These simple books give young readers
information about animals that live in different habitats: desert animals,
mountain animals, ocean animals, plains animals, rain forest animals, and
wetland animals. The rebus pictures provide an interactive feature for even the
earliest reader, and photographs enhance comprehension by providing a strong
text to picture match. The sentence structure is repetitive to support beginning
readers, and each book ends with a
of Print Strand
A sentence begins with a capital letter. A sentence ends
with a period, a question mark, or an exclamation point.
Have children turn to page 8 in
Ask children to frame the first word in the sentence with their fingers. Explain
that sentences begin with a capital letter. Then ask children to use their
fingers to frame the period at the end of the sentence. Tell children that
sentences end with periods, question marks, or exclamation points.
Have children work with a partner to find and frame the beginning and
end of other sentences in the book. Discuss the sentence on page 20 that ends
with a question mark.
Show children page 20 in
Invite children to frame the word with a capital letter at the beginning of the
sentence and the exclamation point at the end of the
Good readers are actively involved in
their reading. As they encounter new information in pictures or text, they ask
themselves questions and then read on to find out if their questions are
answered. Beginning readers can learn to ask themselves "I wonder"
questions while they read and look at illustrations or
Do" (Teacher models strategy)
"When I read, I pause to ask myself questions about what I am reading. I
" [Read page 4.] "I see giraffes and zebras
in the photograph. I wonder if I will read about what they do to keep busy. When
I read on, I will look for this answer in the
Do" (Teacher and children practice
Teacher: "When I read, I pause to ask
myself questions about the pictures, too. Let’s turn to pages 6–7.
Look at the photograph. What are some ‘I wonder’ questions that you
have? Now, let’s read page 6 and see if our questions are
Do" (Children use the strategy)
work in pairs, and give each pair the book
Teacher: "Look through pages 10–13. Tell a partner an
‘I wonder’ question about these pages. Remember your ‘I
wonder’ question. We will read these pages to see if the book answers your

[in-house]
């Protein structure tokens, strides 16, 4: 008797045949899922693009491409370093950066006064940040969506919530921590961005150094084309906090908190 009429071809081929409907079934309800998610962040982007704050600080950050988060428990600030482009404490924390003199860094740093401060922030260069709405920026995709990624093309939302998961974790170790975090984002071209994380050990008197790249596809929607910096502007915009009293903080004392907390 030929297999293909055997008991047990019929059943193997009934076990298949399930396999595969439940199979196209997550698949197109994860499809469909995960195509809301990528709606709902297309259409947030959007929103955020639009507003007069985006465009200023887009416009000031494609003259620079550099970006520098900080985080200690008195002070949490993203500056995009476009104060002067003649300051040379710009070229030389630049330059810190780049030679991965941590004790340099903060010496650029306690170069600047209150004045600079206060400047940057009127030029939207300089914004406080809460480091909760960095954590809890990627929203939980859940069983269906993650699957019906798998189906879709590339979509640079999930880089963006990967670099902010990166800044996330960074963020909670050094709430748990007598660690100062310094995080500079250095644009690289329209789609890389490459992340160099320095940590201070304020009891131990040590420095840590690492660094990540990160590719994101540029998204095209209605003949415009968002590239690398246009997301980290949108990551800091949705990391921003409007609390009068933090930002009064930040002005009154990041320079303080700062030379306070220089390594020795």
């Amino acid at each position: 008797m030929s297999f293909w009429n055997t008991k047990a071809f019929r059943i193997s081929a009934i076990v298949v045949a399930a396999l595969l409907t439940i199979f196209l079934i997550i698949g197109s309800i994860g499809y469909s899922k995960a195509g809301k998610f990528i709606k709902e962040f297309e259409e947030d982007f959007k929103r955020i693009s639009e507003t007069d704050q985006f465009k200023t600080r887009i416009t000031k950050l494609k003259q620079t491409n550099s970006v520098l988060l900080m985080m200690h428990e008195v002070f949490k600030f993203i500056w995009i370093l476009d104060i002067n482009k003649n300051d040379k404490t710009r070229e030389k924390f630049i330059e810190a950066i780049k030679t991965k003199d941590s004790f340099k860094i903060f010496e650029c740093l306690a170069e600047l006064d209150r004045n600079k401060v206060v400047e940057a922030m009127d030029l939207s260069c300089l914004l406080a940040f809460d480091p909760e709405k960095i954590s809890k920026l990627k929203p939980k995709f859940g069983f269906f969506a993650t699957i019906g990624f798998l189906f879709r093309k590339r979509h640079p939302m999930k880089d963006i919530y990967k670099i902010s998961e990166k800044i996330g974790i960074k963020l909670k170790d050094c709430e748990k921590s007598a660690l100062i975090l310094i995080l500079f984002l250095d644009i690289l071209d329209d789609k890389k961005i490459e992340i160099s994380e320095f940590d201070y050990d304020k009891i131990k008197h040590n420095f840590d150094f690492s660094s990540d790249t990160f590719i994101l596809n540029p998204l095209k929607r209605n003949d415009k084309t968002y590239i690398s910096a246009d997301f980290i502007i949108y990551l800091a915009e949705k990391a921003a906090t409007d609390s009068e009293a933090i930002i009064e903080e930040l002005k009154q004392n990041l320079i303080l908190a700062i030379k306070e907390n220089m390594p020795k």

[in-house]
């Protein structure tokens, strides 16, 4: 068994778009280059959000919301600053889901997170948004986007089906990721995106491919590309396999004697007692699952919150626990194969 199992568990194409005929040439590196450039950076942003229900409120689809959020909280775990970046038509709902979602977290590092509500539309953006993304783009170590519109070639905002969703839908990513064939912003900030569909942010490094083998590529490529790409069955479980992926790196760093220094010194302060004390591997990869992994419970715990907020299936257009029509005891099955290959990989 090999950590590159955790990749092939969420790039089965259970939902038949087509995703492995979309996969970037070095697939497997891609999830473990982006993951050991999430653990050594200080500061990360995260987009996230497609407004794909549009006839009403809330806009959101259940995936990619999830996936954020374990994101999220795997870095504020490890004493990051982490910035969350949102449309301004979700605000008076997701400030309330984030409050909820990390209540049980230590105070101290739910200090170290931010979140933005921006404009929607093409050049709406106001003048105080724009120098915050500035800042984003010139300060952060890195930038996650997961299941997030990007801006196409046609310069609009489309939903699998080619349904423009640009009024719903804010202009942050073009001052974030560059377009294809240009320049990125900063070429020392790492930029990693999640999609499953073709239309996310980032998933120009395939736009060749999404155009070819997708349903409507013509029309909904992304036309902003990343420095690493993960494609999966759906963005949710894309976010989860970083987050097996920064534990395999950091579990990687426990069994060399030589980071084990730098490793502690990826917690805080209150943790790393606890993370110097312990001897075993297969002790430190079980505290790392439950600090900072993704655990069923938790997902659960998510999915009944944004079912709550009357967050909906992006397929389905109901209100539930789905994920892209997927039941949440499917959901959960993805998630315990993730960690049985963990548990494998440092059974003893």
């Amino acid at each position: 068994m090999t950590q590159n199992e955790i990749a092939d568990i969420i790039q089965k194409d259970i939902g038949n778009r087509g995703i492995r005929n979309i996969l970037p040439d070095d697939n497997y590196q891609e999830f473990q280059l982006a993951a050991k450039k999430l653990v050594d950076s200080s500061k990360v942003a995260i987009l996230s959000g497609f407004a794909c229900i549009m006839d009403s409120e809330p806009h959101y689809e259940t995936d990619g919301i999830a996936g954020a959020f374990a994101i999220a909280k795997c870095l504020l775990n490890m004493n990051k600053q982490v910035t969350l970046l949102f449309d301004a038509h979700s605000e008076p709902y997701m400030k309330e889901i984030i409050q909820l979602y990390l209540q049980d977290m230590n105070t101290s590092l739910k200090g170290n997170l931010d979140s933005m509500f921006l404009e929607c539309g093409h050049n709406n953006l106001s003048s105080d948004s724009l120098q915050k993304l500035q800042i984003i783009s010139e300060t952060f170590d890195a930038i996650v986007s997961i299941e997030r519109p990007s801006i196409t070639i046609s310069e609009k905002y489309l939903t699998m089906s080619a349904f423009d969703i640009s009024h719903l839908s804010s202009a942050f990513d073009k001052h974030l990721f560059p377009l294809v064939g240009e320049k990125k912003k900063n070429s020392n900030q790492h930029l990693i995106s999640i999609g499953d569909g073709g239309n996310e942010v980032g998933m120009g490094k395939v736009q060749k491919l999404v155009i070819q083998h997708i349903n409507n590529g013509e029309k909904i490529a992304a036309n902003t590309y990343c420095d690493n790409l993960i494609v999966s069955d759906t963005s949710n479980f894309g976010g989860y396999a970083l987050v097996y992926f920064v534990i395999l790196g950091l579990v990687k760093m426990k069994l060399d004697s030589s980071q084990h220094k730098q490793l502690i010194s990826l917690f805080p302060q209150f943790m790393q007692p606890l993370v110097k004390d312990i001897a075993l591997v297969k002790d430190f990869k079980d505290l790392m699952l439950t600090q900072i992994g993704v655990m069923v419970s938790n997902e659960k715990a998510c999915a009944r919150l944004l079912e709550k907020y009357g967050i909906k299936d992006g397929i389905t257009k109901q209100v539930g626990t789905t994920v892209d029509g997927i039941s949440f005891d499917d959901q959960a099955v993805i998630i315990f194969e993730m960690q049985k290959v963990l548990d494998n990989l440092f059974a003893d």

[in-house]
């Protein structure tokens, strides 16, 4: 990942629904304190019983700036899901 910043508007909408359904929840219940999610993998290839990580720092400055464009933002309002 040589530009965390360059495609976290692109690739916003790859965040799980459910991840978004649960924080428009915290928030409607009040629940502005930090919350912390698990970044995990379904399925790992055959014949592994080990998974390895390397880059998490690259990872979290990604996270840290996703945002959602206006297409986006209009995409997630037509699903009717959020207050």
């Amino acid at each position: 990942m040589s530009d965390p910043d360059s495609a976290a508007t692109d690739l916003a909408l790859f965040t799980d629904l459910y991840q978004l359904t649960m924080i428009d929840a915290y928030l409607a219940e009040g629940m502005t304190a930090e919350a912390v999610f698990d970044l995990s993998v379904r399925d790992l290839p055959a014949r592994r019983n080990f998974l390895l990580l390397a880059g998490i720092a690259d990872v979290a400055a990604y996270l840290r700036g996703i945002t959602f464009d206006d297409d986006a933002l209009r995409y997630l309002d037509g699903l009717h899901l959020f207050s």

live in different kinds of places.
Center: Invite children to draw their favorite animal from the books in
its habitat. Then add a written or scribed description that tells about the
animal and its habitat.
Have children make stick or paper bag puppets of some of the
animals in the books. Children may use the puppets to retell the information in
Center: Make copies of the rebus pictures of animals listed in the
Picture Words section. Give children cards explaining ways to sort the pictures.
For example, sort the animals by their number of
Collect some other books about animals that live in the habitats featured in
this series. (The bibliographies at the end of each book are
Animals: Choose two animals for children to compare, such as the bighorn
sheep and the mountain goat in
Ask children how the animals are alike and different. Make a chart of their
Choose one of the animals to study as a group. Create a K-W-L chart about the
animal. Read books and search online to help children find answers to their
Mural: Divide a large sheet of chart paper into six sections. Label each
section with the name of one of the animal habitats in this series. Invite each
child to draw a small picture of a favorite animal from the books to place on
the chart. Have the children show their pictures to the group and explain what
they drew and which habitat it belongs
learners need multiple opportunities to become independent at using the skills
we teach. Record their progress, and celebrate their growth. Add "Concept
of Sentence" and "Asking Questions" to your ongoing
With their caregiver’s permission,
ask children to cut out pictures of the animals from magazines at home to bring
in to share. Create a collage with the pictures they bring.
whose family members speak a language other than English can find out the names
of some of the animals in that language. Invite children to share the animal
names with the group. Label pictures of the animals with the names the children
Invite caregivers who work with animals to speak to the group
about their jobs.